How to Respond When Family Blames You for Patient Dying

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Has 4 years experience.

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What is the appropriate response when family blames you for the patient dying, even if you did nothing wrong and death insists on taking its course? We have had so many Covid situations lately where patients are DNR/DNI  but are in respiratory distress and family refuses comfort or hospice. Such a slow and awful death. The other day a spouse was fixated on the fact that we had not been feeding her husband ( Sp02 70-88%, lethargic, ALOC) and insisted I take off the non rebreather to give him his PO meds and feed him to "save his life". She continued to scream at me ( over the phone) that I was killing him. It feels so unfair to watch a patient slowly suffer and die without relief due to patients own specific parameters and then get blamed for it. 

TheMoonisMyLantern, ADN, LPN, RN

Specializes in Mental health, substance abuse, geriatrics, PCU. Has 15 years experience. 1 Article; 922 Posts

People respond differently to tragedy and when tragedy happens we often have to find reason and assign to blame to someone or something. It can be hard enough to get family at the bedside to be on board with palliative care but when the family can't see the decline, like so many of the families of our Covid patients, it's even harder for them to reconcile. The main thing we can do is continue to educate and assess what the family's concerns are and to help guide them to adjust their expectations of treatment and prognosis. Even still sometimes it's just like talking to a wall. Even though you don't deserve to be blamed, and you know you are not to blame, I would try to be forgiving right now in how they respond.

Also, I would try getting the physician involved when they are out right blaming you for the death so that they can reinforce education to the family. Sometimes families just need someone in a white coat to talk to them.

You are not alone, and you are certainly not to blame for any of this.

RNperdiem, RN

Has 14 years experience. 4,487 Posts

Sometimes there is nothing you can do.

People grieve and get irrational. Once Covid case I had was a man who had caught the virus from his wife. He and his wife were once teen sweethearts, and had married later in life after mid-life divorces. During the family conference to withdraw support, I got the sense that the man's children were blaming the new wife for their father's death. 

LovingLife123

1,532 Posts

It’s very difficult for people to understand especially when they can’t visit.  They feel helpless.  Just as helpless as we do.  They are grieving.  And while it’s not appropriate to berate you, sometimes you have to give them a little grace.  They are losing their loved one.

I think throughout this whole pandemic we have become a little numb to death as we see so much of it.  It’s why I’m so adamant about staying home and social distancing.  I don’t want people to have to go through this.

Wuzzie

4,652 Posts

On 1/3/2021 at 12:37 AM, CaliRN2019 said:

She continuED to scream at me ( over the phone) that I was killing him.

I’m sorry but no amount of grief means you have to be subjected to this and no amount of anyone telling you that “it’s just her grief, she doesn’t mean it” is enough. We are human and words like this do damage to our souls. The ramifications of this kind of damage varies from person to person. We have nurses who have become suicidal due to the constant barrage of anger aimed at them for things entirely out of their control; the virus, visiting restrictions, delays in care, etc.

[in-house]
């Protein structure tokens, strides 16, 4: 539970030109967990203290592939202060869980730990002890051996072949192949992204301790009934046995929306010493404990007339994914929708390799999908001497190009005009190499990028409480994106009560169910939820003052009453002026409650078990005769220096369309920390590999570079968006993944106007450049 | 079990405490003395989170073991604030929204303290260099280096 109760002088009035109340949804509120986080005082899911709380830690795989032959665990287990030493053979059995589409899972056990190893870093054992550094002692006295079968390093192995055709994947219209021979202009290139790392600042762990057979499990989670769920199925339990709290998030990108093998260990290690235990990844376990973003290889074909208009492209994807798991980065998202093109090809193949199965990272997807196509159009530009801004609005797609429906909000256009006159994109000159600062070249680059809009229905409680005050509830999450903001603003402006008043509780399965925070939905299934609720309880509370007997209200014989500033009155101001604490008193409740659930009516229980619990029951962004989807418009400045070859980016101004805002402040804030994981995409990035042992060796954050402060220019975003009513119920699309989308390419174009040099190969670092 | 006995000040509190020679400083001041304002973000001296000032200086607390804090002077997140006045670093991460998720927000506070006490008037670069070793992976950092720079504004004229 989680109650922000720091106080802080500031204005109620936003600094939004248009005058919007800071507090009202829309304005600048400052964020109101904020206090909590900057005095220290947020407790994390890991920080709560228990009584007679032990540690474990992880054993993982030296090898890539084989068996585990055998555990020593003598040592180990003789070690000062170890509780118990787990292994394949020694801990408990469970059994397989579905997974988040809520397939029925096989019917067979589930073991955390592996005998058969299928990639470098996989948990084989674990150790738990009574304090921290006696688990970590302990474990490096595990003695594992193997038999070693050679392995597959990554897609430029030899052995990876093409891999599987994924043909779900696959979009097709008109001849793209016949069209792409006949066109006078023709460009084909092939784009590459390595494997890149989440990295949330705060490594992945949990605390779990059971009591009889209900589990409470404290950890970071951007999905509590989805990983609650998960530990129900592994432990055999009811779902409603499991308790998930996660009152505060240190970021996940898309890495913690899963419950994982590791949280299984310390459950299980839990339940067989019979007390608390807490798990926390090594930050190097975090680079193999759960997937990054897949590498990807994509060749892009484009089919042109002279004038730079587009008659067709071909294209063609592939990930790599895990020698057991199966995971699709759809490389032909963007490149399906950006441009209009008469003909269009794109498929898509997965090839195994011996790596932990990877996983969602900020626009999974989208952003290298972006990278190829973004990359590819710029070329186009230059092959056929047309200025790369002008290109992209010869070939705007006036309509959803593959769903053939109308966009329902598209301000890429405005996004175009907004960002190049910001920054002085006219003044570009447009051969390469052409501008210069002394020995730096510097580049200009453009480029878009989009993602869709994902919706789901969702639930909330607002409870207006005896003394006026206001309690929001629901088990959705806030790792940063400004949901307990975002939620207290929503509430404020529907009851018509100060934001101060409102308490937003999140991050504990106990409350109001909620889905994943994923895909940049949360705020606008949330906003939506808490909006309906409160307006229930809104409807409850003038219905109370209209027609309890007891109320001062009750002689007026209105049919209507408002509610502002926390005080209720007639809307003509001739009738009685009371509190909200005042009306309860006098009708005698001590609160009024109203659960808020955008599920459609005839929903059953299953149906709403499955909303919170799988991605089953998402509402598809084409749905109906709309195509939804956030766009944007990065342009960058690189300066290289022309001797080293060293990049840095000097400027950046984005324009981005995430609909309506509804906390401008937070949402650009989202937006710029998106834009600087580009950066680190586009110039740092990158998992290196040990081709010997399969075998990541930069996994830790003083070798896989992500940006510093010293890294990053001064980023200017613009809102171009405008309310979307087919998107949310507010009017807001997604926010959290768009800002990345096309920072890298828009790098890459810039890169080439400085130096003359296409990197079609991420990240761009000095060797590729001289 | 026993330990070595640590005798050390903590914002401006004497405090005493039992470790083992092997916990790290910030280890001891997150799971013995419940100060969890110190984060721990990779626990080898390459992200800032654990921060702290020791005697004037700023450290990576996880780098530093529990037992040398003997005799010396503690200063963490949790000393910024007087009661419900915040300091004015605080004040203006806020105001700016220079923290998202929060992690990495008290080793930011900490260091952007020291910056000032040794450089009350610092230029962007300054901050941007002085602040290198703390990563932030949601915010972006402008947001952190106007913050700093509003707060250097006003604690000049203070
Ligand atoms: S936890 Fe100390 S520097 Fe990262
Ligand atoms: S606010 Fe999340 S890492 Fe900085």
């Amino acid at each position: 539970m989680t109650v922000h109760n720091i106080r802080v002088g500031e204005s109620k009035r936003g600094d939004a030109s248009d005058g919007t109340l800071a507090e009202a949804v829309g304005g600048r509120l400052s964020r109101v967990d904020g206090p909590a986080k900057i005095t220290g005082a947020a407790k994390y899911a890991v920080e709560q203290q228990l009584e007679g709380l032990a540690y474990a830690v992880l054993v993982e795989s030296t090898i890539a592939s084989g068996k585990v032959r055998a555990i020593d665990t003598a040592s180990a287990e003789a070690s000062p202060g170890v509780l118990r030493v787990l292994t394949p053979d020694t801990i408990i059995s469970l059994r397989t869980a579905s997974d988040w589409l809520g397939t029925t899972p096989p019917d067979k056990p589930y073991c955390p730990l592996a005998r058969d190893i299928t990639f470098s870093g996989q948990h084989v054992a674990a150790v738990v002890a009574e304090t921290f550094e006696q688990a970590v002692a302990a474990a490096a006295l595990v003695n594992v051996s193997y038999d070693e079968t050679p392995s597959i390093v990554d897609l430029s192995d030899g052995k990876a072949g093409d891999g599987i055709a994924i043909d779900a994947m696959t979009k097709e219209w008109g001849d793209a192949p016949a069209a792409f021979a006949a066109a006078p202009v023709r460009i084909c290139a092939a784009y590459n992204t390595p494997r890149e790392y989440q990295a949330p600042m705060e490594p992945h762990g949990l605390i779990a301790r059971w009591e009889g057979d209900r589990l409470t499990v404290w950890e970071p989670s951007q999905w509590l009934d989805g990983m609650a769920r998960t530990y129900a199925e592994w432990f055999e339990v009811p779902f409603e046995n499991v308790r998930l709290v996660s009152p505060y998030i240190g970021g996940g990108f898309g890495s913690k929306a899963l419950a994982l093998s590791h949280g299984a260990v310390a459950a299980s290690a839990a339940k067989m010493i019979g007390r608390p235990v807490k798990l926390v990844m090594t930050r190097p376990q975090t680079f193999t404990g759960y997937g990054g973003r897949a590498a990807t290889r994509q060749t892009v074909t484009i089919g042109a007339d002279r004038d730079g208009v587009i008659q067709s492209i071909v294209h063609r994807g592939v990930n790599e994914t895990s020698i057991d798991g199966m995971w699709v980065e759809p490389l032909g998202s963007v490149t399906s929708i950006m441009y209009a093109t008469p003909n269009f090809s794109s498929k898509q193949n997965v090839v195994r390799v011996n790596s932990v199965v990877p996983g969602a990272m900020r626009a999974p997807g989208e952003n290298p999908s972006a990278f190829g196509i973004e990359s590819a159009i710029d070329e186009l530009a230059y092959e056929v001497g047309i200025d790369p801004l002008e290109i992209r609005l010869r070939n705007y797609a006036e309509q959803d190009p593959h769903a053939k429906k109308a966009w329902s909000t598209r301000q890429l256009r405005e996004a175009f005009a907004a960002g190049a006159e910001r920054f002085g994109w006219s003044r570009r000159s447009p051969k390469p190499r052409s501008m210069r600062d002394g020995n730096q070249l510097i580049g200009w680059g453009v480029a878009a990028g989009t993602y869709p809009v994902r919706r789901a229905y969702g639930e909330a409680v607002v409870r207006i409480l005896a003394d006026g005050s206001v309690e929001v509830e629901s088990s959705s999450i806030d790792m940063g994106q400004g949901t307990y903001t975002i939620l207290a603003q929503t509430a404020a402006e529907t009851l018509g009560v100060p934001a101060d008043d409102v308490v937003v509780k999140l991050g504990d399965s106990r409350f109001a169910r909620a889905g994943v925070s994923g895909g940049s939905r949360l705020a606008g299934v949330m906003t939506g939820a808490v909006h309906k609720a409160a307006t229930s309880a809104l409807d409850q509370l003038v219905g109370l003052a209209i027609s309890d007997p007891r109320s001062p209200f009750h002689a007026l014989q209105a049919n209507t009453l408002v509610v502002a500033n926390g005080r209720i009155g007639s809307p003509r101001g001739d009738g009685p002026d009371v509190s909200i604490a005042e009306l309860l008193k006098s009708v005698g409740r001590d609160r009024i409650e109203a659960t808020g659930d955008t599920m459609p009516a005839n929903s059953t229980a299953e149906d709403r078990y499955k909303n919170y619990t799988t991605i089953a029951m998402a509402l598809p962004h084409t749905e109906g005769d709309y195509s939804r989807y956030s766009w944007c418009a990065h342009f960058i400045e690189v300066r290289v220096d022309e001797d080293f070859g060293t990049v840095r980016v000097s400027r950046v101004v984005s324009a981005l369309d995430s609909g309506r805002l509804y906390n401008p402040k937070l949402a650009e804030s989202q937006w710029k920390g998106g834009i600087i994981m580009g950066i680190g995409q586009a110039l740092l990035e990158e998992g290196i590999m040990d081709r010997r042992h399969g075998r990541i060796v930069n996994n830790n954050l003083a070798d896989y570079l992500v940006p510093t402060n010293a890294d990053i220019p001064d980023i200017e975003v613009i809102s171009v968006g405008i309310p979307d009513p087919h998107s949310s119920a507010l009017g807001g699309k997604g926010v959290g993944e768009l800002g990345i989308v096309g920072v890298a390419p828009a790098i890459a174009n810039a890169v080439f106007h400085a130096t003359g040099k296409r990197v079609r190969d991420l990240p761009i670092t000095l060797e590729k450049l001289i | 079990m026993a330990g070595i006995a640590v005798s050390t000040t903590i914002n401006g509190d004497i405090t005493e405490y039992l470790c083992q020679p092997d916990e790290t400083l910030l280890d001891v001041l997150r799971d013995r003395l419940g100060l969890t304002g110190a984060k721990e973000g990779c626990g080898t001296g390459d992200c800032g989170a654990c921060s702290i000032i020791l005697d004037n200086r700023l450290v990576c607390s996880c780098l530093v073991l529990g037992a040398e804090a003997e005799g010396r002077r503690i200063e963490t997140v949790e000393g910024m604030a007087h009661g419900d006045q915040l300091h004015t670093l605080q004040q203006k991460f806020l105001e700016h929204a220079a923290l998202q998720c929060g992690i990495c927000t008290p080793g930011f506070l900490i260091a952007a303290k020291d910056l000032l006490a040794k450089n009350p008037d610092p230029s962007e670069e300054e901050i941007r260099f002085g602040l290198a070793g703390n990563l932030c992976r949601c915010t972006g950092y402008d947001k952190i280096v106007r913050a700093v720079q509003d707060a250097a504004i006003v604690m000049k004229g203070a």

When a person talks to you like this OP there is nothing you can do to make it better for them. They are beyond reasoning. Trying to explain things only makes it worse. The best you can do is be kind but protect yourself. I work in Oncology. It is not infrequent that we get these kind of calls (worse now because of COVID). When it happens I allow the person a few minutes to rage (but only listen enough to get the gist of their issue not internalize any of the nastiness) If this diffuses the situation great. But if it doesn’t and they keep up I will say something like “I am so sorry for the pain you are going through. You clearly only want the best for your [insert relationship]. I need to ask you to lower your voice/quit screaming/stop using profanity or I will be forced to terminate the call”. If this works that’s good. If it doesn’t then the last step is to say something along the lines “I asked you to lower your voice/quit screaming/stop using profanity. I will notify the physician of your concerns. Goodbye”. And then hang up! Now often they won’t stop talking long enough for you to get this in so you might be forced to talk over them. Never raise your voice to do that. Then document the crap out of what happened and I mean word for word. My last line in my documentation is always “the call was politely terminated”. 

I’m so sorry for everyone involved in your situation OP. The patient, the wife and you. It’s a terrible time for so many people but you do not deserve to be on the receiving end of anyone’s verbal abuse no matter the cause. Protect your heart and keep strong. 🙂

Daisy4RN

Specializes in Travel, Home Health, Med-Surg. Has 20 years experience. 1 Article; 2,041 Posts

Agree with wuzzie. I also worked Oncology and this was pretty much a normal thing for families to behave this way. I worked Onc for 10 years and I can verify that it does in fact affect your soul. I learned not to take it personally and not to take it period. You can be compassionate while simultaneously not accepting blame and letting families know that you accept zero blame. In person, I would just explain the rationale for what ever is happening medically, and if they continue I would ask if they wish to speak to the MD, either way if they continue I would just say something like...it seems you need some time to think about that so I will check back later.. and then just walk out. Same for phone calls. I can only imagine how much harder covid has made everything but please do not let people dump all their blame and burdens on you! You may not always stop the screaming but you can try to stop it but at least let it roll off and don't internalize it.